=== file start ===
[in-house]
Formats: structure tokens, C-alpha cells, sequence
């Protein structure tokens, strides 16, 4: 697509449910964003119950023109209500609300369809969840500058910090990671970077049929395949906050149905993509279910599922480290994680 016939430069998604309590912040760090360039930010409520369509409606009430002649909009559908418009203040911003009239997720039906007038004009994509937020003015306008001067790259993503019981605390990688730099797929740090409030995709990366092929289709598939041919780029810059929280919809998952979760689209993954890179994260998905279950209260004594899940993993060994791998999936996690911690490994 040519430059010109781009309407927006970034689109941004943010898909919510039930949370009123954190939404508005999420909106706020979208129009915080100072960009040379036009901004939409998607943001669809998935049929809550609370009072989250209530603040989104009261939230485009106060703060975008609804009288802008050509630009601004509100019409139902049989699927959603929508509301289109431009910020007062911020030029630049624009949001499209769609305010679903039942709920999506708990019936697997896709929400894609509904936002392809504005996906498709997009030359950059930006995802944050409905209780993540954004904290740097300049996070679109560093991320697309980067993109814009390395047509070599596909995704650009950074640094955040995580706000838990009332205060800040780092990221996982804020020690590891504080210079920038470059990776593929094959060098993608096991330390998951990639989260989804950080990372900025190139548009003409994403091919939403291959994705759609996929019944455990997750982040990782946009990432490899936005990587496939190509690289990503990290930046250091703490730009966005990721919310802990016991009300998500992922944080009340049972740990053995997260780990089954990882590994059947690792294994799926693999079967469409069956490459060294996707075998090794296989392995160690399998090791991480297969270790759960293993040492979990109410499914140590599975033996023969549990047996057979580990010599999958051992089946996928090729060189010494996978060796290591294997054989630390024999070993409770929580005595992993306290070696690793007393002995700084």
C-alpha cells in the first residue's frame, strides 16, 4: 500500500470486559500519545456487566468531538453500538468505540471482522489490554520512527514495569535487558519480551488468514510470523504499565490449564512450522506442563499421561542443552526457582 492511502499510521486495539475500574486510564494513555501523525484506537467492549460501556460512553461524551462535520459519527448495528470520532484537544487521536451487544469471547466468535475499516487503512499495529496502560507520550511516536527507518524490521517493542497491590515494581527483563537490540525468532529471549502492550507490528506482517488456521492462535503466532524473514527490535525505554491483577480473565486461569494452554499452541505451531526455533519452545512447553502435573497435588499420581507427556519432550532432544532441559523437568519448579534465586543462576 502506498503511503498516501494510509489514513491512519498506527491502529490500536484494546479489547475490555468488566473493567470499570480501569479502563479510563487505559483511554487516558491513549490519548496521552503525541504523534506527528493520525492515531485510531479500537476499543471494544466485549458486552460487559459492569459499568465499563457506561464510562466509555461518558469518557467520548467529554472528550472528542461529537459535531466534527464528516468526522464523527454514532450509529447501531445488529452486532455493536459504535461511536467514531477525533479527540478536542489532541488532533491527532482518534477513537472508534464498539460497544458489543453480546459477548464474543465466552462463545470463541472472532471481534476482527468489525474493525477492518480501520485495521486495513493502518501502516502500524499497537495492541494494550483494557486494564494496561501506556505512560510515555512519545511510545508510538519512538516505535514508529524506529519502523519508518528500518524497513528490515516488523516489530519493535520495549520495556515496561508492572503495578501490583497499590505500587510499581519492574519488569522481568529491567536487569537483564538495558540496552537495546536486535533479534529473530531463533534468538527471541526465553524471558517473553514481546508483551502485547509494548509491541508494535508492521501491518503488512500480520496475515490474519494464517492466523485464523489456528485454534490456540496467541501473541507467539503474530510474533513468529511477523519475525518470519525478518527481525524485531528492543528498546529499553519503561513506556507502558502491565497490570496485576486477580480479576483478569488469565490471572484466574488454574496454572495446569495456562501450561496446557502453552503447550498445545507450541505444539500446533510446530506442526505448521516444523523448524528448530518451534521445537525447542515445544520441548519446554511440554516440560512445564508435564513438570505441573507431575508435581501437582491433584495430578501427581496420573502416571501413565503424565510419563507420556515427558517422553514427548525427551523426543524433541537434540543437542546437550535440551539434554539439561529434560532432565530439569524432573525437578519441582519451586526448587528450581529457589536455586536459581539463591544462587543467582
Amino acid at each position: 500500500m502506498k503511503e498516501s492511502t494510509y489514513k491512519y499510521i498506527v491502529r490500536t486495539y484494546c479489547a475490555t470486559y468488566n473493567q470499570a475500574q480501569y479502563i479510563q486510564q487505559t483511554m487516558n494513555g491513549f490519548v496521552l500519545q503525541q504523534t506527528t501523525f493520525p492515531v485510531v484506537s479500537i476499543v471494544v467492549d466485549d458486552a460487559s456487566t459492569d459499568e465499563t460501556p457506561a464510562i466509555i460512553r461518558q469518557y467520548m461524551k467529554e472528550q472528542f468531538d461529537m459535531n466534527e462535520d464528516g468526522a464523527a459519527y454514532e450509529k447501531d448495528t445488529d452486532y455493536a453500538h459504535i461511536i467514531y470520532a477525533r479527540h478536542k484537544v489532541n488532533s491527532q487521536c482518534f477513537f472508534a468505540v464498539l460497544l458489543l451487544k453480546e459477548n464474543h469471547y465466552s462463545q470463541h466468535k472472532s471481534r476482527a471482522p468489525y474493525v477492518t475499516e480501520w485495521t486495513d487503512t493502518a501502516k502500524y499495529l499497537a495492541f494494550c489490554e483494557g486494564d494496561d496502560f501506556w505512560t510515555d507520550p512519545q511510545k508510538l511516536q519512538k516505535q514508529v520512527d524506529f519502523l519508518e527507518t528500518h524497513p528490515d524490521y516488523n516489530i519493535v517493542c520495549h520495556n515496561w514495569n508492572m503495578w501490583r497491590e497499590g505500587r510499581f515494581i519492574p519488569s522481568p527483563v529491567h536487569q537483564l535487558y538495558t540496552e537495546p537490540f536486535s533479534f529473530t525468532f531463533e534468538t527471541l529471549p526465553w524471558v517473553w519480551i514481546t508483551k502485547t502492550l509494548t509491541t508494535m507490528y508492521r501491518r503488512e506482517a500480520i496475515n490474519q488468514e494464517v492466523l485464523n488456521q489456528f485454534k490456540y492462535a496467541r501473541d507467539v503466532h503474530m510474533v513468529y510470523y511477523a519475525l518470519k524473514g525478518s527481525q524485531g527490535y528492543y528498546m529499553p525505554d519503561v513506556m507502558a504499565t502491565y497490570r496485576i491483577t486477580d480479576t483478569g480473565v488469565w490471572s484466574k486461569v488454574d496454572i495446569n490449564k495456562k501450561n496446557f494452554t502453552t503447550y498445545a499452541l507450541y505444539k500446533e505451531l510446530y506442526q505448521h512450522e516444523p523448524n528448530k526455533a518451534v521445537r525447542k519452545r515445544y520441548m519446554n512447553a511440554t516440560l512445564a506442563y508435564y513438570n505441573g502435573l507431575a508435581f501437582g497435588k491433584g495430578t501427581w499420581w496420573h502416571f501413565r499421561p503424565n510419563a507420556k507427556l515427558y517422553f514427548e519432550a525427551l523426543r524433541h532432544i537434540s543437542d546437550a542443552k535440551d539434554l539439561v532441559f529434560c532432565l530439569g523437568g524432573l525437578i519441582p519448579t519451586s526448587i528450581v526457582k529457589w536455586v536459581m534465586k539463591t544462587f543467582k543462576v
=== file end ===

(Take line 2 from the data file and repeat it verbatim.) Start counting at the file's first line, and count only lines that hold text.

Formats: structure tokens, C-alpha cells, sequence